Levelling way up
If you've made it here you've already had 1 or more conversations about the referendum - great work!
Use this page so you can continue to upgrade your skills and have even more empowering conversations.
by Julia Galef
How can we approach new information, people we disagree with, with curiosity instead of hostility? How can we engage people we disagree with morally with nuance? Julia Galef has some insight for us.
Watch: The power of believing that you can improve by Carol Dweck
We need to redefine what success looks like and how we get there.
This teaches us a new way to approach difficulty when we encounter it, how we can learn to say “not yet” instead of “never” so we can plant seeds of change, and how we can escape the binary trap of success and failure.
Difficulty, discomfort, are good - they are where we grow - and the only way change is going to happen is if we get a little uncomfortable. So how this helps us with difficult conversations is that we can reframe them as a process, not an end goal - and not something to win.
When we believe that change is possible, that is what makes it actually attainable. We change, other people can change, the world can change - if we let it.
How to make stress your friend by Kelly McGonigal
If we let it, stress can actually be a good thing and we can use it to our advantage. If we re-see stress and difficult conversations as opportunities for growth, it changes everything.
It’s how we react to challenging situations that matters - but we can change how we interact with them, which will ultimately change our outcomes - for the better.
Extra: In the happy secret to better work by Shawn Achor, we learn that how we interpret challenges is predictive of 75% of our success. Being happy, and even playful, leads to better problem solving.
That's it! Now you should be a conversating pro.
We hope these resources have you feeling prepared to talk to as many people as possible about the referendum.
If you'd like to take the next step, check out our group guides linked below or our more information page on how you get more involved with the conversations project.
Extra resources: a treasure trove for democracy & dialogue
Amnesty International has also created a conversation resource for this referendum, check it out here.
“A conversation is an opportunity for people to ask questions and raise concerns about what repeal of the Eighth will mean for individuals, families, and communities. These are real concerns. Listening and responding to questions and concerns is a powerful way to contribute to the campaign. These conversations shouldn’t be seen as a debate to be won. As the initiator of a conversation, you offer yourself as a listening ear and a resource.”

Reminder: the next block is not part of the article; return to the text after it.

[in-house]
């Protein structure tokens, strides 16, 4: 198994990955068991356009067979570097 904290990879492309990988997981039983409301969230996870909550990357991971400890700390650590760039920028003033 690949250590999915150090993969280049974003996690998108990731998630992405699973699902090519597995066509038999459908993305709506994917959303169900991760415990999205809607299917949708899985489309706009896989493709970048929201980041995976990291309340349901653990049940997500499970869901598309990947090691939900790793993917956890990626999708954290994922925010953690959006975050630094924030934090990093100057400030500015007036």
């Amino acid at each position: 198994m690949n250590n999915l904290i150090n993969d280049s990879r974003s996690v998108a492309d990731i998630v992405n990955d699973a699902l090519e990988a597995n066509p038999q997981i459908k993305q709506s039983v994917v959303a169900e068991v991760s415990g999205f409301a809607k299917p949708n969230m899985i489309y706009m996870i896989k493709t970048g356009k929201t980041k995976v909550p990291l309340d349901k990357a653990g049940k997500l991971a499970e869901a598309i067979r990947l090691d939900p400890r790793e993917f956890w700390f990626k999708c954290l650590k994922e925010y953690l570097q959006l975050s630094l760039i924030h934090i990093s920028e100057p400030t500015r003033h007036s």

Six Habits of Highly Empathic People by Roman Krznaric
We can cultivate empathy throughout our lives, says Roman Krznaric - and use it as a radical force for social transformation.
5 ways to listen better by Julian Treasure
New York Times article: How Do You Change Voters’ Minds? Have a Conversation
More from Aspen Baker and her group Exhale: Pro-Voice Abortion Conversations at the Table - A Story Sharing & Listening Guidebook
Living Room Conversations, a group committed to building bridges across divides on tough issues, has a page for helpful extras.
Never Split the Difference by Chris Voss
“Emotions aren't the obstacles, they're the means.” An unlikely hero of empathy, Chris Voss was America’s top FBI hostage negotiator for over 20 years, dealing with the world’s scariest and most impossible situations. What did, as Chris says, the “meatheads” at the FBI realize to be the most effective tools for communication? Unbelievably, their strategies for the highest stakes negotiations now focus on active listening and understanding emotions.
Hope in the Dark by Rebecca Solnit
A logical argument for hope in incredibly uncertain times.
More from Brene Brown on listening to shame and how to find our way out of blaming so we can begin to constructively criticise, “Blame has an inverse relationship with accountability. Accountability by definition is a vulnerable process.”
The Forgiveness Project works on mapping the myriad of different ways that forgiveness can manifest, and how this radical act is a necessary alternative to hammering away at hate. If we are to find our way out of shame and blame, we need to see forgiveness as a rigorous process and that it is not a one-dimensional passive concept. The Forgiveness Project has banks of powerful stories, the many themes of forgiveness (including being curious), and a toolbox.
On Being’s Civil conversations guide
In 2014, Innovating Education in Reproductive Health provided a free “massive open online course” educating the public about abortion from a public health perspective.